The hangover in which Dirk Kuyt scores a hat trick from a combined distance of five yards, nobody wants to win the Premier League title, Jermain Defoe finally finds his slumpbuster and the failings of first-world technology.
King Kenny is Good Enough, Good Enough for me:
Let's just get this out of the way right away. Dirk Kuyt and Sloth from "The Goonies" is my favorite soccer lookalike of all time. Probably my favorite sports lookalike, ever.
There is a simple beauty in the comparison if only for the pale-skinned homeliness of it all.
Sadly, after the goofy, grinning Dutchman's first career Premier League hat trick in Sunday's 3-1 win over first place Manchester United at Anfield, it just might be time to retire all references to, "Hey you guys," "Baby Ruth," "Sloth loving Chuck," etc. There is, friends, probably too much of a good thing, saying nothing of how "real" writers are look down their noses at lazy, dated 1980s film references to convey a point or cheap nostalgia-tinged laugh.
Alas, though I suppose if we need to come up with a nickname for Luis Suarez, "Pinchers of Power" is certainly available. Go ask Otman Bakkal.
Liverpool's new Uruguayan import is probably the story of the game, as his silky, slinky dribbling through a gauntlet of United defenders set up the first goal, a mere tap-in for Kuyt(*). Maybe a better nickname for Suarez would be "The Lurker" since he sits in that space behind the forward line, darting around with incisive runs and using his quick first step to blast past defenders. Together Kuyt and Suarez form the "Super Lurkers" -- creeping optional.
(*) Curious what Kuyt's "Madden Awareness" rating would be, 100? For those that don't get the reference, it was a seemingly metaphysical statistical category assigned a 1-100 numerical value to measure "awareness" in the eponymous video game. Knock him for scoring on three tap-ins, but it's a skill, especially out-racing the sluggish United defense to convert after Edwin van der Sar spilled Suarez's freekick, icing the game in the process at 3-0.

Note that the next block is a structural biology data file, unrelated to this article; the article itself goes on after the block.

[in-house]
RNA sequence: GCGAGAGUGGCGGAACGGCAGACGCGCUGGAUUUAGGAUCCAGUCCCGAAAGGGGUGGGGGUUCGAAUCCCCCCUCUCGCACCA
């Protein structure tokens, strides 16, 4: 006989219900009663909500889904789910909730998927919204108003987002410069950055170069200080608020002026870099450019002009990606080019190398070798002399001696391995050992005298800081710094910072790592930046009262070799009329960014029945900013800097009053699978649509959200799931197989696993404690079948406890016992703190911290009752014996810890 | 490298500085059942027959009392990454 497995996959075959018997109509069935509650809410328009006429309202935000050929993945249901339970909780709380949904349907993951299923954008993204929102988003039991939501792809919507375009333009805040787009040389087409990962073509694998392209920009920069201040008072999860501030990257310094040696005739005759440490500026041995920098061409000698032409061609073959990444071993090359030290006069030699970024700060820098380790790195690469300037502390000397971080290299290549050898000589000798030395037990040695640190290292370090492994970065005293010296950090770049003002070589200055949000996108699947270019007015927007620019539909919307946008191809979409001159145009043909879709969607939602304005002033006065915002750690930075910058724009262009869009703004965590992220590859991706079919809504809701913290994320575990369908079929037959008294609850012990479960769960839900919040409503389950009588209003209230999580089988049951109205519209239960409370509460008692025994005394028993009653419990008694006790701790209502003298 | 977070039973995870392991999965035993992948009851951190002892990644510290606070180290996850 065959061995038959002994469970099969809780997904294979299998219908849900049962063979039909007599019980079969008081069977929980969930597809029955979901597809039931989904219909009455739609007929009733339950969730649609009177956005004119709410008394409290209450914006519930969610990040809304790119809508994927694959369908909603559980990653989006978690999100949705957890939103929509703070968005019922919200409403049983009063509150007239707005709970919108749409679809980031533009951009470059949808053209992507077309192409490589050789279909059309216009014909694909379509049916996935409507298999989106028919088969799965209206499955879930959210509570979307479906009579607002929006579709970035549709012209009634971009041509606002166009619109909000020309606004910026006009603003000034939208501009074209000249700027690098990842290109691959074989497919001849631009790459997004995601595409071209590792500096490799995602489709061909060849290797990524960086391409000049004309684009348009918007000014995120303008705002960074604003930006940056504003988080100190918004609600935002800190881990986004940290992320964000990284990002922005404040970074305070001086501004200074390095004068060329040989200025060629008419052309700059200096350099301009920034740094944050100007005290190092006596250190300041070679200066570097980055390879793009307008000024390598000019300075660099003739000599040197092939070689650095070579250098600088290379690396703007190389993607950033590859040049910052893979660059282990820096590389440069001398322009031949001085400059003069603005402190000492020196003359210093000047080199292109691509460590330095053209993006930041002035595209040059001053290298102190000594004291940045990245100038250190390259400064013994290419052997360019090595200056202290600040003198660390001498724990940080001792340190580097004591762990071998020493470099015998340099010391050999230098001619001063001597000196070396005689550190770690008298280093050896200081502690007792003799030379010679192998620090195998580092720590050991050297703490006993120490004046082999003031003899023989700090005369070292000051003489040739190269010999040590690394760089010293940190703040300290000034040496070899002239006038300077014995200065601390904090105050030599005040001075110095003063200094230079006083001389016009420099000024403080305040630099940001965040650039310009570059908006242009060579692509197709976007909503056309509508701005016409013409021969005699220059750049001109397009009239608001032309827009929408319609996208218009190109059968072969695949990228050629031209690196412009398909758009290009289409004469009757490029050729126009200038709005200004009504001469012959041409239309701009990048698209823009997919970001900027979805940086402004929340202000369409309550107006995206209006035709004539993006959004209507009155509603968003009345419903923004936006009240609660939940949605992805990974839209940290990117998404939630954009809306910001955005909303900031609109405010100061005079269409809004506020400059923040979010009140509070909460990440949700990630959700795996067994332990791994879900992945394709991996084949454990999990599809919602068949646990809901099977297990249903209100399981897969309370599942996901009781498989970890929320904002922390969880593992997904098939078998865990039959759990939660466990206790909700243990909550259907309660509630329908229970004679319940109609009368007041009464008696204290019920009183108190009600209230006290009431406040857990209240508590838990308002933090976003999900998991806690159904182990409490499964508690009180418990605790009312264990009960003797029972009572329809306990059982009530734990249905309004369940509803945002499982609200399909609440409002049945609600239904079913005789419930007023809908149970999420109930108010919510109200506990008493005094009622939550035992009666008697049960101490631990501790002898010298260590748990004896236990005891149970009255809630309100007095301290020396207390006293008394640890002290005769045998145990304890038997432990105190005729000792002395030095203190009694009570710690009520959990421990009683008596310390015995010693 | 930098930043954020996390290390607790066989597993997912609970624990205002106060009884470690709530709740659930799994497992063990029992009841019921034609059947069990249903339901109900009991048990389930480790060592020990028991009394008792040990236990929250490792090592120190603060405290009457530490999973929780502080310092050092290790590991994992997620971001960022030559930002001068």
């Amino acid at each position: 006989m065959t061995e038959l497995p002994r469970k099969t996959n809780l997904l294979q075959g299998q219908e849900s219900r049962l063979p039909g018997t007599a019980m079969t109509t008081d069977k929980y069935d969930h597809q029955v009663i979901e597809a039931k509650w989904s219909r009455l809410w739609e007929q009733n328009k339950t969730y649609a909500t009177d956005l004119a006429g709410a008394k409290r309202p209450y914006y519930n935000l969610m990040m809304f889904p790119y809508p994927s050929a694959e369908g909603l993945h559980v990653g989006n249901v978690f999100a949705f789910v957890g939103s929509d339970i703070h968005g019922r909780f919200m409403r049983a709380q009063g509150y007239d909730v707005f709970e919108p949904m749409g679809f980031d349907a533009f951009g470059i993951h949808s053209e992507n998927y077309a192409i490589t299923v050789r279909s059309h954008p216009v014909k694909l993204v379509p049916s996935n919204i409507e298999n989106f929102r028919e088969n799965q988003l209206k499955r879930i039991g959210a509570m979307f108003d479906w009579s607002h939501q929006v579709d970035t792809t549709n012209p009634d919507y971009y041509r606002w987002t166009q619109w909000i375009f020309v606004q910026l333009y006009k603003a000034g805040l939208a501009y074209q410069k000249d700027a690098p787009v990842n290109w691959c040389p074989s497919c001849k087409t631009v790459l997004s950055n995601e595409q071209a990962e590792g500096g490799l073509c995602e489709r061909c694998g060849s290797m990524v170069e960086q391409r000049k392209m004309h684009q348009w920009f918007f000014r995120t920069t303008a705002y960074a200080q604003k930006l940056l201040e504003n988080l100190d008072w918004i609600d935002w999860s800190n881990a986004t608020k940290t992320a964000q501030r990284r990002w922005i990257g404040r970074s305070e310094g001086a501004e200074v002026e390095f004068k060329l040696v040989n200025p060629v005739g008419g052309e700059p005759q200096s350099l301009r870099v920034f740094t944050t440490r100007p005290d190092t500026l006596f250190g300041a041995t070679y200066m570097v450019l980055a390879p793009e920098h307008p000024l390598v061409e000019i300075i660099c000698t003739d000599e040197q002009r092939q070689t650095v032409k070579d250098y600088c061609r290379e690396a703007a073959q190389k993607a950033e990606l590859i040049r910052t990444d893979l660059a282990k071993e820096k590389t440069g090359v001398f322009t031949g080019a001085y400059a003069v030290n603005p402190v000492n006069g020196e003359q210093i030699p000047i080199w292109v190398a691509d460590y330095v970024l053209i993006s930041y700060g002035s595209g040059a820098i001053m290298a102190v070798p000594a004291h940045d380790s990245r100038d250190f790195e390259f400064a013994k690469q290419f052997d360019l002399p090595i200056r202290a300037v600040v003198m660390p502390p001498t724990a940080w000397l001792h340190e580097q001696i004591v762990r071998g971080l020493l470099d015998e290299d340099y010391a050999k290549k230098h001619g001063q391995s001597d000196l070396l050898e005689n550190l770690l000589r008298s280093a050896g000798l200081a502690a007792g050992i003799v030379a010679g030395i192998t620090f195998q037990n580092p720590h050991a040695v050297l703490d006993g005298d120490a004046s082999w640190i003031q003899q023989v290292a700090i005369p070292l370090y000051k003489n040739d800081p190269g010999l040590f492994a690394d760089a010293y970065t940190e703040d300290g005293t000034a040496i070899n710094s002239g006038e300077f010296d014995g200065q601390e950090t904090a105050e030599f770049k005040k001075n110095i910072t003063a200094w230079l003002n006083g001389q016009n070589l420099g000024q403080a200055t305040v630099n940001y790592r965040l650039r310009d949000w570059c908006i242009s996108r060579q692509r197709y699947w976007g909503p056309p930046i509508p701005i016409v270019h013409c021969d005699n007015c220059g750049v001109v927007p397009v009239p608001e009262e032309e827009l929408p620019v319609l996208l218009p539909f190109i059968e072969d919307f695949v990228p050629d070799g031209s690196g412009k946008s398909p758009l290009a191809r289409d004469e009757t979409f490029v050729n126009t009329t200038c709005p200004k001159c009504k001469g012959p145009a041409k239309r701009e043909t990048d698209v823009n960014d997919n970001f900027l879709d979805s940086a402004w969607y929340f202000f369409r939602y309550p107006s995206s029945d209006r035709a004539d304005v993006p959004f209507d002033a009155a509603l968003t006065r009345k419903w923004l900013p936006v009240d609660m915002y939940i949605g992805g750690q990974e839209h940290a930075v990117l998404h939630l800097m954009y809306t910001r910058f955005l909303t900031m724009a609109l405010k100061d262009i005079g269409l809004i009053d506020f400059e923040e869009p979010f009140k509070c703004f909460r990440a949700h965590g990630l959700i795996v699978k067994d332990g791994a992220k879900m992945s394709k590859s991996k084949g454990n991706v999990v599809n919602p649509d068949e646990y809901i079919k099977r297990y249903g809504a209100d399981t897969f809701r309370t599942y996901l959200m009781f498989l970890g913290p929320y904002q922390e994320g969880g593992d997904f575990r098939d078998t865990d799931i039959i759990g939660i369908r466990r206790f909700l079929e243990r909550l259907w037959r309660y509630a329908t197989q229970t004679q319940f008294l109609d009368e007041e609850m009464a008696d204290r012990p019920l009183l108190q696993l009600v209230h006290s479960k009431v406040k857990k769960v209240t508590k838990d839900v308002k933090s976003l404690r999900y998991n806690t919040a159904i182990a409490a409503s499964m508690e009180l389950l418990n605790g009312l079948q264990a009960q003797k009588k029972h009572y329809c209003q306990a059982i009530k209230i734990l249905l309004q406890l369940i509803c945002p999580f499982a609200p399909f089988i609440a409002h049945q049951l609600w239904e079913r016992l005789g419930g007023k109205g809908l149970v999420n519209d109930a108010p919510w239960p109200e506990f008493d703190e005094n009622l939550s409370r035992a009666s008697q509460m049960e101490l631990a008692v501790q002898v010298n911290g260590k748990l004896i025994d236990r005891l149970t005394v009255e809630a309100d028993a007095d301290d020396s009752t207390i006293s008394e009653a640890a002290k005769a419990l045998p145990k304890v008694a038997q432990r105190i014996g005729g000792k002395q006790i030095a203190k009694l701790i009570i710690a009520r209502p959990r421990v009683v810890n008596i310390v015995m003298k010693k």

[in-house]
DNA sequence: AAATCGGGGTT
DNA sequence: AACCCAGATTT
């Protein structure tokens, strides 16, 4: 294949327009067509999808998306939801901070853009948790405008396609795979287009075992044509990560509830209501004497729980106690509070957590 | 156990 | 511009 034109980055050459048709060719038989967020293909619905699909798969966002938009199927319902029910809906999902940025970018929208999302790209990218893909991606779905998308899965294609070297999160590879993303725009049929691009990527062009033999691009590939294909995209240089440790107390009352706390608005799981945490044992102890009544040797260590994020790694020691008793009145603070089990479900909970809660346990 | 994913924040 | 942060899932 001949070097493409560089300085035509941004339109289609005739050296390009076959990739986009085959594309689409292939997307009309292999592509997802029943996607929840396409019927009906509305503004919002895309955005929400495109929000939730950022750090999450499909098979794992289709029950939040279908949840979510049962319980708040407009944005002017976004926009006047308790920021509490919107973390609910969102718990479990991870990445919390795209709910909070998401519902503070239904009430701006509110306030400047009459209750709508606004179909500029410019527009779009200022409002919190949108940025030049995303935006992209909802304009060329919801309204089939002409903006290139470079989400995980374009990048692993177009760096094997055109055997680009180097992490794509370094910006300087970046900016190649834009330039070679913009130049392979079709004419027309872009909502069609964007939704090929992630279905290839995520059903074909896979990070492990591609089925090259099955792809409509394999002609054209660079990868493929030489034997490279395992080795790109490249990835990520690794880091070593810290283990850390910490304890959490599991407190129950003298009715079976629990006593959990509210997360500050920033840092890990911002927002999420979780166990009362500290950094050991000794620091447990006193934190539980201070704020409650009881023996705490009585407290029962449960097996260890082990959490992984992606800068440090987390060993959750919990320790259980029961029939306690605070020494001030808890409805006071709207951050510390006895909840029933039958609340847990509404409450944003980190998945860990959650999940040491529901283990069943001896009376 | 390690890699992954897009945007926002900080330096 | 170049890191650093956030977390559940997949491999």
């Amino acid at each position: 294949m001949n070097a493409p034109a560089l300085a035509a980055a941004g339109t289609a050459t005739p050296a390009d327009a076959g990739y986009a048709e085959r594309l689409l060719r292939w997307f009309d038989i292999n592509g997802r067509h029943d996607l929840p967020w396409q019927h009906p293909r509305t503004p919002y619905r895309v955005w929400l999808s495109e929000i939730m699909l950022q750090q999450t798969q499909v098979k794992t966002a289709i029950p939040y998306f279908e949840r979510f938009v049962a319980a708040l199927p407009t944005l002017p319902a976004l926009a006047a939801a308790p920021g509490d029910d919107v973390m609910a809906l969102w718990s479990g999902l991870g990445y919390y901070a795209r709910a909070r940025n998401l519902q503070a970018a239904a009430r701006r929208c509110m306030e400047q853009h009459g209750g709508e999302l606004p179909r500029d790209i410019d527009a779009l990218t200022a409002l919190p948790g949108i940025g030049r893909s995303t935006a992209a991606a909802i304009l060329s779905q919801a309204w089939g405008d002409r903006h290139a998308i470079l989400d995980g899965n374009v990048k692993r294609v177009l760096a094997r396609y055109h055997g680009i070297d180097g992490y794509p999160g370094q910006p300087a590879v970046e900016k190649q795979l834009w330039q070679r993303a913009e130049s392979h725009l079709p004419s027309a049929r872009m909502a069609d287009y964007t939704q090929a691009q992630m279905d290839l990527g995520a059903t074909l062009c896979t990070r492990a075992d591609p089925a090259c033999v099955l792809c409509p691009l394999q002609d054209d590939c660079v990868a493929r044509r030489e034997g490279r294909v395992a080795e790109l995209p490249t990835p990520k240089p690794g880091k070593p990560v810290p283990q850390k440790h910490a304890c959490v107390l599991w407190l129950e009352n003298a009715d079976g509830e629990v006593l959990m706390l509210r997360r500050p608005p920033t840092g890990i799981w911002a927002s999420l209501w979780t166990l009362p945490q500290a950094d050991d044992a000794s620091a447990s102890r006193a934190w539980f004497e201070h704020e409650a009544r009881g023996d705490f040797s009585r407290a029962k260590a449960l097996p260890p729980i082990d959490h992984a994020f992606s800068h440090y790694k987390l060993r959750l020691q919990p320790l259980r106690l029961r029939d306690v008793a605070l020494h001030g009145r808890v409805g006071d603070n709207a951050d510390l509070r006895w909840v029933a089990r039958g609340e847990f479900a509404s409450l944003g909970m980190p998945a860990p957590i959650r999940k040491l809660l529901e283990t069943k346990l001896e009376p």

Outside of securing a Europa League bid, there's not a lot at stake for Liverpool now. Before Kenny Dalglish arrived at Anfield to rescue the Goodship Liverpool, the Reds dug themselves too much of a hole under the face-rubbing mediocrity churned out by Roy Hodgson. A top four position is out of the realm of possibility for 2011 barring an epic collapse by Chelsea or Spurs. Next year, however, it's going to be an absolute dogfight for those lucrative Champions League positions with Liverpool poised to claw tooth-and-nail alongside United, Arsenal, Chelsea, Manchester City and (probably) Tottenham.
Once Liverpool finds a way to fully integrate Andy Carroll into the mix, this is going to be a dangerous attacking squad. Carroll, Suarez, Raul Meireles, Steven Gerrard and Kuyt as the multi-purpose Dutch garbage man. It's not a rigid team either that needs to be pinned to a certain formation. Imagine a lineup with Carroll as the tip of the spear, winning balls with Suarez, Meireles and Gerrard lurking behind, making runs into space when they open up. If Liverpool finds a suitable partner for Lucas in the middle and Glen Johnson and Martin Kelly can provide width, whoa, that's a tough team to contain.
Most impressive from Liverpool on Sunday was that it scored three goals and whooped Manchester United and didn't need a superhuman, inspirational performance from Gerrard, who was nothing more than a glorified role player for a change.
As for United? Three losses in the last five league games. The lead on Arsenal is down to three points, with the Gunners owning a game-in-hand. Don't write off Chicharito's stoppage time goal, since goal difference could decide the title. (United are three goals better than Arsenal at the moment.)
That was an abject performance from United, especially a limper than undercooked pasta offensive display in the first half. Throw in Jamie Carragher's tackle on Nani, which left the little Portugeezer in tears ... and a nasty, deep gash and it was an out-and-out disaster for the Red Devils. About the only fight United showed was Rafael getting in Martin Skrtel's face after he was tackled hard by Maxi Rodriguez.
United's makeshift backline of Chris Smalling and Wes Brown wasn't good, but it didn't cost United the game. More so, the continued ineffective play of Michael Carrick and running-on-empty Paul Scholes failed to let United control any sort of tempo for the second straight away game. Then again, Liverpool was buzzing from the get-go, so maybe nothing Sir Alex Ferguson could have done would have made a difference.
Well, Mr. Ferguson, what say you?
Oh right. Media blackout.
On the bright side, not having to deal with the press will give Dimitar Berbatov a few more minutes to read, "The Invisible Man" for the 100th time.
Spurs are still Spurs:
With apologies to old-time New York tabloid gossip maven, Liz Smith, only in Tottenham boys and girls.
Is there another club anywhere which runs the weekly high-wire act like Spurs? Once again Tottenham played a quintessentially Tottenham match, falling behind 1-0, going ahead 2-1 and eventually drawing at Wolves 3-3.